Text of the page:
This past weekend, the Staten Island Economic Development Corporation launched the Open Streets and Public Space Program, a new project aimed at creating more opportunities for outdoor commerce on Staten Island. The pilot program closed down a portion of a busy street in the New Dorp Lane District to allow for expanded outside dining and shopping.
On May 28th, CUF held a virtual forum, "Bolstering Immigrant and Minority-Owned Small Businesses Impacted by the COVID-19 Pandemic," focused on identifying what should be done to support the city’s minority- and immigrant-owned businesses, which have been disproportionately devastated by the coronavirus pandemic. One of the key policy recommendations put forward during the discussion was the need for the city to think bigger about opening streets and public spaces to neighborhood restaurants, retailers, and street vendors. Three weeks later, CUF executive director Jonathan Bowles and Winston Fisher published an op-ed in Crain's New York that urged the city to consider bold new ways to open up commerce on city streets and public spaces in order to increase opportunties for local businesses to safely reconnect with customers after months of business closures.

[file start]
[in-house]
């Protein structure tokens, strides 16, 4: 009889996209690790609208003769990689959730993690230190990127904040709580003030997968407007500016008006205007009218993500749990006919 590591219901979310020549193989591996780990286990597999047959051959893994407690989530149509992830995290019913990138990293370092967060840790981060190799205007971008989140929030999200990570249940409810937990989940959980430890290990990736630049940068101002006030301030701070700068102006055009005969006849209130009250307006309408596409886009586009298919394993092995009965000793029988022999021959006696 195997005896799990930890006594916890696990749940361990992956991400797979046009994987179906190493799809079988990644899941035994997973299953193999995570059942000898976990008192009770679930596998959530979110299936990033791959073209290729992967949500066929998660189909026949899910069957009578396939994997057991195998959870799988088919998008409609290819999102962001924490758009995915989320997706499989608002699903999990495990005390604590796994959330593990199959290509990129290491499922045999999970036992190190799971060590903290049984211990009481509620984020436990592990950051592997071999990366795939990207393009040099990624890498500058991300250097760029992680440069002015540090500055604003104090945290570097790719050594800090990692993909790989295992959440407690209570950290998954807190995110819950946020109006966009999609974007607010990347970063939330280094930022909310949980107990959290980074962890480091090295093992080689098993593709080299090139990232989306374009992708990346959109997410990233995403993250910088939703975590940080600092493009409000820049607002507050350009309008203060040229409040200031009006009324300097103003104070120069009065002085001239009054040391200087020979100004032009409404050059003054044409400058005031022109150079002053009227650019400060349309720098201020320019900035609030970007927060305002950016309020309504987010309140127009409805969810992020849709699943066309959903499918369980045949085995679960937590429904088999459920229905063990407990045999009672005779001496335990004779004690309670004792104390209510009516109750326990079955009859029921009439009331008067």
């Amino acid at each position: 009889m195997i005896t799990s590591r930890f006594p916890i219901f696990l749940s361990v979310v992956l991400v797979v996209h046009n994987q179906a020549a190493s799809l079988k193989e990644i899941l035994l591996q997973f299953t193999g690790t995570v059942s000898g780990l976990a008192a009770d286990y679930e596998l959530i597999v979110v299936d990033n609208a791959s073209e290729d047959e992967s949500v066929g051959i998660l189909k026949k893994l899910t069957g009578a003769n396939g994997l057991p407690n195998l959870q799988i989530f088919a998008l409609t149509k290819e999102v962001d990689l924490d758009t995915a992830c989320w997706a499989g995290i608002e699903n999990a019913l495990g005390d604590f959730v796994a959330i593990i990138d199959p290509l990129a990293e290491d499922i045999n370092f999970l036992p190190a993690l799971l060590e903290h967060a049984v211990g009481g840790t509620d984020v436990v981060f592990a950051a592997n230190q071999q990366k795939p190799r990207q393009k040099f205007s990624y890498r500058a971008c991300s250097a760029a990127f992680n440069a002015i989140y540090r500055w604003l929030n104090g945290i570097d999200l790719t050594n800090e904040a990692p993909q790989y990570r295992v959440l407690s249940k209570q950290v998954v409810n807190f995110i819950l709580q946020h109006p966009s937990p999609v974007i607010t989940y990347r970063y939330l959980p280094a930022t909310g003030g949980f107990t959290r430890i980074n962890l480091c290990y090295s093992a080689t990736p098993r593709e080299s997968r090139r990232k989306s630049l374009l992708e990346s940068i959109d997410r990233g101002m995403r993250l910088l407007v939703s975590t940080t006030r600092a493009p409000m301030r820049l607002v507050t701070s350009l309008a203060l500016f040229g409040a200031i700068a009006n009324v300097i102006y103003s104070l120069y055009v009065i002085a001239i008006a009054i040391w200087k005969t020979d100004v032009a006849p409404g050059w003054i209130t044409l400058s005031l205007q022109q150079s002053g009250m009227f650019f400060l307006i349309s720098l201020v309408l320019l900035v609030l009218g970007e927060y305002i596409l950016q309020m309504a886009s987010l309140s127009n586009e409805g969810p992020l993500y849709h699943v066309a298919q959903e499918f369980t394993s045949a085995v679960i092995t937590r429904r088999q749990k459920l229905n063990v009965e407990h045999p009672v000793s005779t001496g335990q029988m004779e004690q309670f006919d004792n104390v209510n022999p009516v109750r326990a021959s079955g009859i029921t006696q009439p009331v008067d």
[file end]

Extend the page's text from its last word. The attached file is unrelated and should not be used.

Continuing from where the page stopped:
This is part of Center for an Urban Future's extensive research on the impacts of the COVID-19 pandemic on New York City's small businesses, including Supporting Small Businesses Through Coronavirus, 6 Ideas to Boost Minority & Immigrant-Owned Buseinesses in Crisis, and 7 Ideas to Help Brooklyn's Diverse Businesses Rebound.